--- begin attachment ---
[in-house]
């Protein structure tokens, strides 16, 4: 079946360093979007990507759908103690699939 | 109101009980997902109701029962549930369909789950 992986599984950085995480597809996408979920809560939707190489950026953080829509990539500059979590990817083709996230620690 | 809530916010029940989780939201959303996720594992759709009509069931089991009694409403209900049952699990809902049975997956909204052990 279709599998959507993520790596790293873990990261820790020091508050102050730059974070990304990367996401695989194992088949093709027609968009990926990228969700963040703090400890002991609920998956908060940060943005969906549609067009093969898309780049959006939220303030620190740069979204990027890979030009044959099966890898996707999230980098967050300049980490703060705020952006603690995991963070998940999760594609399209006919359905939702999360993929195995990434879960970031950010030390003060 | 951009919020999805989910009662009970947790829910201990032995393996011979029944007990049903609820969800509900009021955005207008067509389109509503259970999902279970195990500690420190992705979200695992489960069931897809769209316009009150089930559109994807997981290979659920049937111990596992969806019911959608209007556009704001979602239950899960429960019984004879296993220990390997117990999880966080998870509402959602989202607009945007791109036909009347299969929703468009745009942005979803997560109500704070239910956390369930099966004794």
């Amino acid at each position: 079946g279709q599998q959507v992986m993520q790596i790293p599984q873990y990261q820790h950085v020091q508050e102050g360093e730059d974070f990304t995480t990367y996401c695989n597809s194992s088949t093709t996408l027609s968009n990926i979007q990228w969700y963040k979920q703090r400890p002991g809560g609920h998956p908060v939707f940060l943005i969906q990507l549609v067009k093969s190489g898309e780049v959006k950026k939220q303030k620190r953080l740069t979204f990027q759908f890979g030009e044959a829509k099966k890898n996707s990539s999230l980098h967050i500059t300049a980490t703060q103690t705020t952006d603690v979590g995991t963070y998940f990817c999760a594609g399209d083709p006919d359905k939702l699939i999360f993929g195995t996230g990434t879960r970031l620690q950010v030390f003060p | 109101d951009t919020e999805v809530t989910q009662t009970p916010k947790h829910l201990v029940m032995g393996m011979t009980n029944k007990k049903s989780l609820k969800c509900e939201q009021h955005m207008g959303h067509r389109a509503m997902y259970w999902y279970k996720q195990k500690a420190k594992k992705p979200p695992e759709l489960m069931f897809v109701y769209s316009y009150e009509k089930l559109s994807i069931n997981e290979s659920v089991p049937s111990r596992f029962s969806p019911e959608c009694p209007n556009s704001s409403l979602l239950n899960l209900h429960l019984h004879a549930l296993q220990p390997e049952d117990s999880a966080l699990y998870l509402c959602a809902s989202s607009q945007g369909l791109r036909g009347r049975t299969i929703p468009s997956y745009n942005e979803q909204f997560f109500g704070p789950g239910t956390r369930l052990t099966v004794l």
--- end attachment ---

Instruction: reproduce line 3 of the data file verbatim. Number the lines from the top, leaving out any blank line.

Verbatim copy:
């Amino acid at each position: 079946g279709q599998q959507v992986m993520q790596i790293p599984q873990y990261q820790h950085v020091q508050e102050g360093e730059d974070f990304t995480t990367y996401c695989n597809s194992s088949t093709t996408l027609s968009n990926i979007q990228w969700y963040k979920q703090r400890p002991g809560g609920h998956p908060v939707f940060l943005i969906q990507l549609v067009k093969s190489g898309e780049v959006k950026k939220q303030k620190r953080l740069t979204f990027q759908f890979g030009e044959a829509k099966k890898n996707s990539s999230l980098h967050i500059t300049a980490t703060q103690t705020t952006d603690v979590g995991t963070y998940f990817c999760a594609g399209d083709p006919d359905k939702l699939i999360f993929g195995t996230g990434t879960r970031l620690q950010v030390f003060p | 109101d951009t919020e999805v809530t989910q009662t009970p916010k947790h829910l201990v029940m032995g393996m011979t009980n029944k007990k049903s989780l609820k969800c509900e939201q009021h955005m207008g959303h067509r389109a509503m997902y259970w999902y279970k996720q195990k500690a420190k594992k992705p979200p695992e759709l489960m069931f897809v109701y769209s316009y009150e009509k089930l559109s994807i069931n997981e290979s659920v089991p049937s111990r596992f029962s969806p019911e959608c009694p209007n556009s704001s409403l979602l239950n899960l209900h429960l019984h004879a549930l296993q220990p390997e049952d117990s999880a966080l699990y998870l509402c959602a809902s989202s607009q945007g369909l791109r036909g009347r049975t299969i929703p468009s997956y745009n942005e979803q909204f997560f109500g704070p789950g239910t956390r369930l052990t099966v004794l």